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Volcano Legends of New Zealand
Rachel Robinson, 2006
New Zealand has been occupied by a group of Polynesians, known as the Maoris, since about the fourteenth century (Anderson, 1969). Since this time, the Maoris have created myths and legends involving several volcanoes in their native land.
Taupo, Tongariro and Maui the Fisherman
One of these legends tells of a man named Maui who, one day, went fishing with his brothers. Maui used a jawbone as a hook and some flax soaked in blood as bait. Maui pulled up a gigantic fish called Hahau-whenua; the fish was so big that there were fires burning and people walking on its back. Maui's brothers started to cut and crimp the fish, but it began to struggle. The fish thrashed back and forth, and its back was thrown into wrinkles and folds. The land that was created from this fish is now known as Te Ika-a-Maui, or the fish of Maui, and it is covered in mountains and valleys. Of these mountains, the volcanoes Taupo and Tongariro make up the belly of the fish (Anderson, 1969).
Taupo and the Lizard, Hotupuku
There is another legend involving the area around Taupo. In this legend a huge lizard named Hotupuku lived near Taupo, and he ate people who traveled between Taupo and the village of Rotorua. Villagers became angry and set out to find Hotupuku. Hotupuku was eventually killed by men from the Rotorua village (Anderson, 1969).
Ngauruhoe, Tongariro, White Island and the Fire Demons
The volcanoes Ngauruhoe, Tongariro and White Island are present in a Maori legend. A medicine man named Ngatoro was climbing up Tongariro with a woman named Auruhoe. He told his followers not to eat while he was gone in order to give him strength on top of the cold mountain. When Ngatoro didn't return for some time, his followers thought him to be dead, and they broke their fast. Ngatoro and Auruhoe immediately began to feel the cold, and Ngatoro prayed to his sisters in the faraway land of Hawaiki. The sisters called upon fire demons that began swimming underwater toward Ngatoro. They first came out of the water at White Island to see where they were, and the land burst into flames that are still burning. The demons continued on underwater until they reached Ngatoro and burst through the summit of the mountain, thus creating the volcano Ngauruhoe. Ngatoro was saved by the warmth, but Auruhoe had already died. Ngatoro then took Auruhoe's body and threw it into the volcano. The underwater path of the fire demons can still be seen, for everywhere they surfaced is now a thermal area (Vitaliano, 1973).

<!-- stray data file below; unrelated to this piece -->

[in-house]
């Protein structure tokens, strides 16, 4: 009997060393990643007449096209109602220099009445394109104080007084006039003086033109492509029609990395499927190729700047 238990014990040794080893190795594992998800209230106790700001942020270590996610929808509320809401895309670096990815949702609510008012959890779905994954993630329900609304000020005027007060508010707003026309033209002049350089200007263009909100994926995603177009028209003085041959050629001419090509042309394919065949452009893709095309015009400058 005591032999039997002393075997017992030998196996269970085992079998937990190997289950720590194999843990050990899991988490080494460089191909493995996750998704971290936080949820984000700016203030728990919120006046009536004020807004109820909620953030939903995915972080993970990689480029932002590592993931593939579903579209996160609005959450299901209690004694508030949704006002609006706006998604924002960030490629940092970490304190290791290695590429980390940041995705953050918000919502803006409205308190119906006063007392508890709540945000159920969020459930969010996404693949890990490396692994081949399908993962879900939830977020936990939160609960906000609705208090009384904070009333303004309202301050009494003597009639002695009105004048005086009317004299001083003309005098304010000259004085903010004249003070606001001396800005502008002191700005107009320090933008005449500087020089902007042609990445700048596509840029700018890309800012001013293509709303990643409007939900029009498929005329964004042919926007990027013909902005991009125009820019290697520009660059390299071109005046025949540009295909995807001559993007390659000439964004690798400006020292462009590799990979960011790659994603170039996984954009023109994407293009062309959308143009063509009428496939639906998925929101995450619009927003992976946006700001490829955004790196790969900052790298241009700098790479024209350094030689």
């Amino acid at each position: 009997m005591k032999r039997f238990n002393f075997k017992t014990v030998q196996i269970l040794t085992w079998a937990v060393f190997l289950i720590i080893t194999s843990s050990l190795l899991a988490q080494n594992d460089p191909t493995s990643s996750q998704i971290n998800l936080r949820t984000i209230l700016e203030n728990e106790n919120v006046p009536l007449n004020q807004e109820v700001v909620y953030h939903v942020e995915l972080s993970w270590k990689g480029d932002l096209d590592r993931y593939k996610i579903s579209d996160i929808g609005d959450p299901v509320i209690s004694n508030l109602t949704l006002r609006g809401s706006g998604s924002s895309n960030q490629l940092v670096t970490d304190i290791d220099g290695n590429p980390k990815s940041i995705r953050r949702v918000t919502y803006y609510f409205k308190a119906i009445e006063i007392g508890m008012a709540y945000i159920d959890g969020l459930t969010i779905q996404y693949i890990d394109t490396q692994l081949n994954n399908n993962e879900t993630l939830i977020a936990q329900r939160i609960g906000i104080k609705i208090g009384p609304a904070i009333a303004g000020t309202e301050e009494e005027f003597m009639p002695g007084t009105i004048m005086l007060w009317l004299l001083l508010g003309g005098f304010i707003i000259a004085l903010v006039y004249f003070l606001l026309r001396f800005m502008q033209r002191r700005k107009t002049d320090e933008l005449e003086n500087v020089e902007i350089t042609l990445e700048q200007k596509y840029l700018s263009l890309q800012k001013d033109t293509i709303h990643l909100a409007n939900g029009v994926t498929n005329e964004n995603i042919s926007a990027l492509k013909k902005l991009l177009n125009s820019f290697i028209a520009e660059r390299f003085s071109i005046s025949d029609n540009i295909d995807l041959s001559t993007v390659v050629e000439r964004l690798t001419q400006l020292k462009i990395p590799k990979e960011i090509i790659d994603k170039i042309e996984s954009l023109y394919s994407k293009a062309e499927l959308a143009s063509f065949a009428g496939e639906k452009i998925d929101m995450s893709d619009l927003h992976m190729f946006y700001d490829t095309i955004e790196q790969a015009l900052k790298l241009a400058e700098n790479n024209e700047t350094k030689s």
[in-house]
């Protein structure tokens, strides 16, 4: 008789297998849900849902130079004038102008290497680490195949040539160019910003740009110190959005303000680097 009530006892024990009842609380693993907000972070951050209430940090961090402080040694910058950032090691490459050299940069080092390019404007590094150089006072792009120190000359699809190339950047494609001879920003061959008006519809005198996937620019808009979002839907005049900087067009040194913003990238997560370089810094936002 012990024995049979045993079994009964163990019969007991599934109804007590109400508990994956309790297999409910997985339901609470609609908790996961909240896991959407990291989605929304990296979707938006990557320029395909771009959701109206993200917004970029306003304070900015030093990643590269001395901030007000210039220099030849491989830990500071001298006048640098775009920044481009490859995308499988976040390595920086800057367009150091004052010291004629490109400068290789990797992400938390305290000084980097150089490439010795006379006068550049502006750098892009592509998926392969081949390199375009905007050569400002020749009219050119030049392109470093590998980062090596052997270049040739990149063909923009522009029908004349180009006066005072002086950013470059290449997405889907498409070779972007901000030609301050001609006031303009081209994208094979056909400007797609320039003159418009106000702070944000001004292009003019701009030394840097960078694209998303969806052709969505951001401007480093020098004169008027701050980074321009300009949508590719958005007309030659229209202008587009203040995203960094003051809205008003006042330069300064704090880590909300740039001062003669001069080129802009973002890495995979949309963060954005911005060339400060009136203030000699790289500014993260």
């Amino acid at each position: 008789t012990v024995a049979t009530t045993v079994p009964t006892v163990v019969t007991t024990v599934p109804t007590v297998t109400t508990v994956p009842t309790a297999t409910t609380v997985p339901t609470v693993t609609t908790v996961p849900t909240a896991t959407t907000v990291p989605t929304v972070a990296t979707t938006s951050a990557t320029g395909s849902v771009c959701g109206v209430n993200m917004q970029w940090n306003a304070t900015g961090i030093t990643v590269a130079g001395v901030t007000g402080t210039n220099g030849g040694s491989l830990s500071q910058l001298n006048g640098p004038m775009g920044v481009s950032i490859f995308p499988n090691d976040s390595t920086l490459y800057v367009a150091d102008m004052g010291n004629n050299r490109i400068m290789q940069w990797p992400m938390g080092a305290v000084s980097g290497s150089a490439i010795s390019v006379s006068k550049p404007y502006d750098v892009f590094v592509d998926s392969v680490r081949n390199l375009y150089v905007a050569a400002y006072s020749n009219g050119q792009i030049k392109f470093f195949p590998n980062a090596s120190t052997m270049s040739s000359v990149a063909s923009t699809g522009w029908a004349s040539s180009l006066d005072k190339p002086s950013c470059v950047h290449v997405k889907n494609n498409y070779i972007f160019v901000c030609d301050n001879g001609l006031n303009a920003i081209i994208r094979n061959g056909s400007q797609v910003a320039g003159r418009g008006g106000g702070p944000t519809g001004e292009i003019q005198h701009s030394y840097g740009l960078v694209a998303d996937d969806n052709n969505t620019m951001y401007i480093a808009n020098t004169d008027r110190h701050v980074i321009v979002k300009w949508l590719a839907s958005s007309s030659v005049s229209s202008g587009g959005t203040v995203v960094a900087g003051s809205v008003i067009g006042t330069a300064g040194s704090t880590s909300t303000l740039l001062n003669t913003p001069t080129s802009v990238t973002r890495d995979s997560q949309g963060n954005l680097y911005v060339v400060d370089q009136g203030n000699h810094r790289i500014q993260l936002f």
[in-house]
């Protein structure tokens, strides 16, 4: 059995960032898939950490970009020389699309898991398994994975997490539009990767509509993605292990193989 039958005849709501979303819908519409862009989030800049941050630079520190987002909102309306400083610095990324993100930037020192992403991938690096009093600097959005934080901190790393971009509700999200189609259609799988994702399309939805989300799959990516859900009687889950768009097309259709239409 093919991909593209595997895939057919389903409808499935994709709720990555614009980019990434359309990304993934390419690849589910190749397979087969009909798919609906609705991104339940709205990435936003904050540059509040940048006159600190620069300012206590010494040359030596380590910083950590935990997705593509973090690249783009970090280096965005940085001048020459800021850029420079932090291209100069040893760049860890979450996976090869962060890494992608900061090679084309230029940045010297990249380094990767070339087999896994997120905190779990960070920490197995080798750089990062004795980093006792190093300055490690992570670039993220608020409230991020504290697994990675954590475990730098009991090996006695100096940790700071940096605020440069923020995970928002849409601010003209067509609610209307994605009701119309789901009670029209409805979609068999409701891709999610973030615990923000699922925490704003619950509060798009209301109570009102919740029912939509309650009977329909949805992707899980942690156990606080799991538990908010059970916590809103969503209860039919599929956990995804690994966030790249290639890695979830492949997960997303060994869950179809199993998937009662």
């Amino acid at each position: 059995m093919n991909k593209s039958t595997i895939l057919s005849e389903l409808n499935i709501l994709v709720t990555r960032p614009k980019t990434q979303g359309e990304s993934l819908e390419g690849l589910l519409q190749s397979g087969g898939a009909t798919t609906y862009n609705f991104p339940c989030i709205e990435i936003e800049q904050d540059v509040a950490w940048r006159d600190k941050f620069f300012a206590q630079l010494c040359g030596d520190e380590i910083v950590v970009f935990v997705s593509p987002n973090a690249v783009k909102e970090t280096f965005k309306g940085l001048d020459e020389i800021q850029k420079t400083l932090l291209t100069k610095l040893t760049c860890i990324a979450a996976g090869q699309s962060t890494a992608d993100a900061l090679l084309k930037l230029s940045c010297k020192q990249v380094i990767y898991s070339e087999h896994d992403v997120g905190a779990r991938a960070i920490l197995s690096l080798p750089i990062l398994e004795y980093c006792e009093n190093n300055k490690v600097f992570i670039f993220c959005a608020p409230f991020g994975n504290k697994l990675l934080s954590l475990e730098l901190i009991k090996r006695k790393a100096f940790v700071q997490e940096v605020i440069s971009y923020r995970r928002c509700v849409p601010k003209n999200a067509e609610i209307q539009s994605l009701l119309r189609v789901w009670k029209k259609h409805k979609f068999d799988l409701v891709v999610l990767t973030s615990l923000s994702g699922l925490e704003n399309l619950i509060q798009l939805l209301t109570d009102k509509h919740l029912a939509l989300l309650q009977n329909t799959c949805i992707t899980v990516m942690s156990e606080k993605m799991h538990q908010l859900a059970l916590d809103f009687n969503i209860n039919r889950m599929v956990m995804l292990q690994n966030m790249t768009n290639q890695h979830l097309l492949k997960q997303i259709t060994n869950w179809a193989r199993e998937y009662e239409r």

View near the top of Mount Tarawera (photo by Jordan Bremer)
The Giants: Tongariro, Taranaki, and Ruapehu
In another myth, the volcanoes Tongariro, Taranaki, and Ruapehu were all giants. Taranaki and Ruapehu fell in love with Tongariro and proceeded to fight for her. Taranaki threw himself at Ruapehu, but Ruapehu sprayed scalding water from his lake one Taranaki. In retaliation, Taranaki threw stones at Ruapehu destroying his once beautiful summit. Ruapehu was able to swallow the fragments of his cone, melt them, and spit them back at Taranaki. Taranaki retreated up the coast to where he lives now, plotting his revenge (Vitaliano, 1973).
Eruption of Mount Tarawera in 1886
There are two myths involving the recent eruption of Mount Tarawera in 1886. One of these legends blames the eruption on the people of Te Ariki village for eating forbidden honey. Those in the village that ate the honey were killed, while people in nearby villages who did not eat it were allowed to live. The other myth involving Mount Tarawera is similar, but more creative. A man-eating demon named Tamaohoi once lived on the flank of Mount Tarawera. He was imprisoned on the mountain by Ngatoro. Tamaohoi slept for many centuries. Under the influence of the white man, the morals of the local people declined until there was a call for Tamaohoi to return and punish the sinners. Tamaohoi exploded from the mountain and killed many people in the village of Te Ariki. From Vitaliano (1976).
Kakepuku, Kawa, and Karewa
The Maoris also have a legend involving two extinct volcanic cones made of basalt named Kakepuku and Kawa. Kakepuku loved Kawa but had to fight several opponents in order to win her over. Kakepuku went up against Karewa, who was another basaltic hill. Kakepuku defeated Karewa in a great battle causing Karewa to back off into the sea to where he lives today. Karewa is now known as Gannet Island (Vitaliano, 1973).